The Past (SBIFF ’14)

Film still from The Past by Asghar Farhadi

Chekov would have loved this film. Chekov has a famous line that says that, a gun in the first act, must go off in the 3rd, but a gun is not a gun, a gun can be any narrative thread. In Asghar Farhadi’s The Past, the secerets we keep from one another, are the guns that go off in the 3rd act.

The film is about divorce and rebounds. About the past being a crater that we are trying hard to get out of, before a new meteor of the present hits, and the whole Sisyphean task begins again.

We open with
The story of an Iranian man whose return to France to give his wife the divorce she wants. It takes us the whole of the first act, 40 plus minutes to figure this out. Asghar is a fan of slowly un-raveling the “onion” and peeling away at the layers that make up the truth, the story and the infidelities.

Marie, played by Berenice Bejo from The Artist Fame, is living with Samir, who has a wife in a comma in the hospital, a third act narrative bomb that I won’t spoil here.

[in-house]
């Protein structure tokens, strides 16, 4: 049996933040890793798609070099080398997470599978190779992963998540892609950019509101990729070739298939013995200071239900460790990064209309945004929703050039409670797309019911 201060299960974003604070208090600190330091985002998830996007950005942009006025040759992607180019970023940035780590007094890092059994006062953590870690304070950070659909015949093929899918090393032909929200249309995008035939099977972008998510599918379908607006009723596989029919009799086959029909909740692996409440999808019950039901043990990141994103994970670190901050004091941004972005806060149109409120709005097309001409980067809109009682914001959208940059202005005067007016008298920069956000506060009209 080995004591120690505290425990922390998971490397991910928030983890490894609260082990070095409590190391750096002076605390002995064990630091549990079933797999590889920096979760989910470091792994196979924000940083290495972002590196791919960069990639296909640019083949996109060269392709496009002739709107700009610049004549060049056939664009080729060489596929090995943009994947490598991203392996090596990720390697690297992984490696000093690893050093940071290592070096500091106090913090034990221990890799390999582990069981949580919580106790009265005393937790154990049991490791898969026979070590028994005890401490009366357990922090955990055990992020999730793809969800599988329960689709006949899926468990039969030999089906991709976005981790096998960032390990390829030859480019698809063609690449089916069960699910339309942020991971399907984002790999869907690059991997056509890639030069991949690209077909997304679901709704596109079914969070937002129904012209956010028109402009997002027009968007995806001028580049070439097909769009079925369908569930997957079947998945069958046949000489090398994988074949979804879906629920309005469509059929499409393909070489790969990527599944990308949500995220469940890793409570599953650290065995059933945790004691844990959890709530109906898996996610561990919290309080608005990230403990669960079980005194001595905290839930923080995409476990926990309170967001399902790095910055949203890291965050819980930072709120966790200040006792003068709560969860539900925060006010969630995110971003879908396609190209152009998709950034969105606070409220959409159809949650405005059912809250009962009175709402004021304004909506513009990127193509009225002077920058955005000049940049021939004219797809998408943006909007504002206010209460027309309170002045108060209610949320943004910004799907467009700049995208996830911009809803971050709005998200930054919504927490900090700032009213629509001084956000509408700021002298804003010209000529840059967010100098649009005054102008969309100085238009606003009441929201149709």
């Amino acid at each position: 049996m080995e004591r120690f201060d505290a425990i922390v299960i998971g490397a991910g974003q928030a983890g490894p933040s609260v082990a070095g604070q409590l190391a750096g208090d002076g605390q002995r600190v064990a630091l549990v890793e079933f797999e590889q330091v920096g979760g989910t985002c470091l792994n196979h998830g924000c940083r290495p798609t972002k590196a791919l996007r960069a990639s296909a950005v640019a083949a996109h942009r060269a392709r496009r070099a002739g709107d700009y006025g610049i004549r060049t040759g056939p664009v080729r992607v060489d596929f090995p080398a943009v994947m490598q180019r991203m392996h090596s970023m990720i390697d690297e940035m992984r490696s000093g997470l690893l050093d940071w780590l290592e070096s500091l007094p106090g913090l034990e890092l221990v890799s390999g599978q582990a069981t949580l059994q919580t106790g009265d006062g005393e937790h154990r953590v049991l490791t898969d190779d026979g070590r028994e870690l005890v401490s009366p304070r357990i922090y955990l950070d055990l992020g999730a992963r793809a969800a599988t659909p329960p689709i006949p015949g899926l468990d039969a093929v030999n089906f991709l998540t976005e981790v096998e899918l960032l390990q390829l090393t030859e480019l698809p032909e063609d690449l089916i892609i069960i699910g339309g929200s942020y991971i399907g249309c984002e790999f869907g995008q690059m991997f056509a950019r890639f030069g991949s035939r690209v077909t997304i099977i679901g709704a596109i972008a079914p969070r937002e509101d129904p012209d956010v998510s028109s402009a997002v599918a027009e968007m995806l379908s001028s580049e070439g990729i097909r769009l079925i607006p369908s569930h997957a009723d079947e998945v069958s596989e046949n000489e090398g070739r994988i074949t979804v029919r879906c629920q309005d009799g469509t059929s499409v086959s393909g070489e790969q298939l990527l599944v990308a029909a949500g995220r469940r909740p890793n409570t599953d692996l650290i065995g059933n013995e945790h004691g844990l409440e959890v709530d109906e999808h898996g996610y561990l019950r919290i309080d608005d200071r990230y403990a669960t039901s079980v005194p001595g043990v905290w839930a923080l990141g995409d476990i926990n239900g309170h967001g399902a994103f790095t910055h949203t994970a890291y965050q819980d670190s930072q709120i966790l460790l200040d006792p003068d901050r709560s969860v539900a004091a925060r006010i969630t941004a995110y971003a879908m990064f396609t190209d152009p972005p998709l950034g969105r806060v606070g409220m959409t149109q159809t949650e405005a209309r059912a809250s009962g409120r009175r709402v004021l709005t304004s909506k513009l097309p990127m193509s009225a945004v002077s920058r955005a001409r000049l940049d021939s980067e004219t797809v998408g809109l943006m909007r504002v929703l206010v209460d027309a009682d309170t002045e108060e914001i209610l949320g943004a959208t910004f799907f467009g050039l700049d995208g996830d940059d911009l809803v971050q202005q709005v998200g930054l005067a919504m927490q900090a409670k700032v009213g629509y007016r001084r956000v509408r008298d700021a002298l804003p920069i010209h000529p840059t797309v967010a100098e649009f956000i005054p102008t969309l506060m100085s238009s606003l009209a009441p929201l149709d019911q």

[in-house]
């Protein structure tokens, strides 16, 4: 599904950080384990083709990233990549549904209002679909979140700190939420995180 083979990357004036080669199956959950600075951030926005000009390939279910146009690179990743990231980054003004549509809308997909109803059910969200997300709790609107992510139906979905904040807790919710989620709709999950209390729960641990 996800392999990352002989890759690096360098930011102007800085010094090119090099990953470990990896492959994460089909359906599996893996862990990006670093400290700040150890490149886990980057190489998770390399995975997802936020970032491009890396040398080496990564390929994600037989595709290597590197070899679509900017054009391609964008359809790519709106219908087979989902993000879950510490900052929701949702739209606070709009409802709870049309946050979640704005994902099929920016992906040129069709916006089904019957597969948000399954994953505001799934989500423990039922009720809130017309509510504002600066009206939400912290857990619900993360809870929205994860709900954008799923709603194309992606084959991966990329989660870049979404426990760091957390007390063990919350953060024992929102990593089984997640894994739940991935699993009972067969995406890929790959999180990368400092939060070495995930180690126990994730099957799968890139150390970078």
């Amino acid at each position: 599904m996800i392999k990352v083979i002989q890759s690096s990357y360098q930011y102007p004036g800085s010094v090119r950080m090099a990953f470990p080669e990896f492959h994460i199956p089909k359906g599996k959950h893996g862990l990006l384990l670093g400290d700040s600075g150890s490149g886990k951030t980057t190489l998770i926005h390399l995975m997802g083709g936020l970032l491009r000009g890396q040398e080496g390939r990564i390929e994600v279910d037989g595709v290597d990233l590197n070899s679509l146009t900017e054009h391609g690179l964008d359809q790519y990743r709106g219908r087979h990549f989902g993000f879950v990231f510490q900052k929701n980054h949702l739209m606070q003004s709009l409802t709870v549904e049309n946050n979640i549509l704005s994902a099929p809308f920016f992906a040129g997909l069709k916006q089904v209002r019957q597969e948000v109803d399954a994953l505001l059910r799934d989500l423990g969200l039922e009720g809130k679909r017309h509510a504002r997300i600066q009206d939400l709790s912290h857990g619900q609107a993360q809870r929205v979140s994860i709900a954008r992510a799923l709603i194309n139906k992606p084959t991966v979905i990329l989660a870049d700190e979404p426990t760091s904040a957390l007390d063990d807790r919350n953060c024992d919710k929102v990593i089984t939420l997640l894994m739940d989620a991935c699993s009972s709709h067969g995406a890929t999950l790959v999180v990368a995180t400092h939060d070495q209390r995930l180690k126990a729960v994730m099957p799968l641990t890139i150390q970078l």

As you can guess, a girl, living in the same apartment as her ex and new boyfriend is a recipe ripe for drama and lies and conflict.

Shot in Paris, and with no racial or cultural overtones, this is a straight shooter. The film is an absorbing, realist, kitchen sink, human study. The metaphors turn psychology into behavior, like Marie wanting to coat her whole apartment in a new coat of fresh paint.

It is as intricate as a watch, and is handled with the precision of a diamond cutter, for that, look at Asghar, director of the other Iranian sensation “A Separation” a couple of years back.

the secrets that almost everyone is hiding slowly but inexorably come to light,
The Past, part melodrama, part puzzle, sizzles with a kind of cinema we don’t get to see often.

– keyvan yaldai

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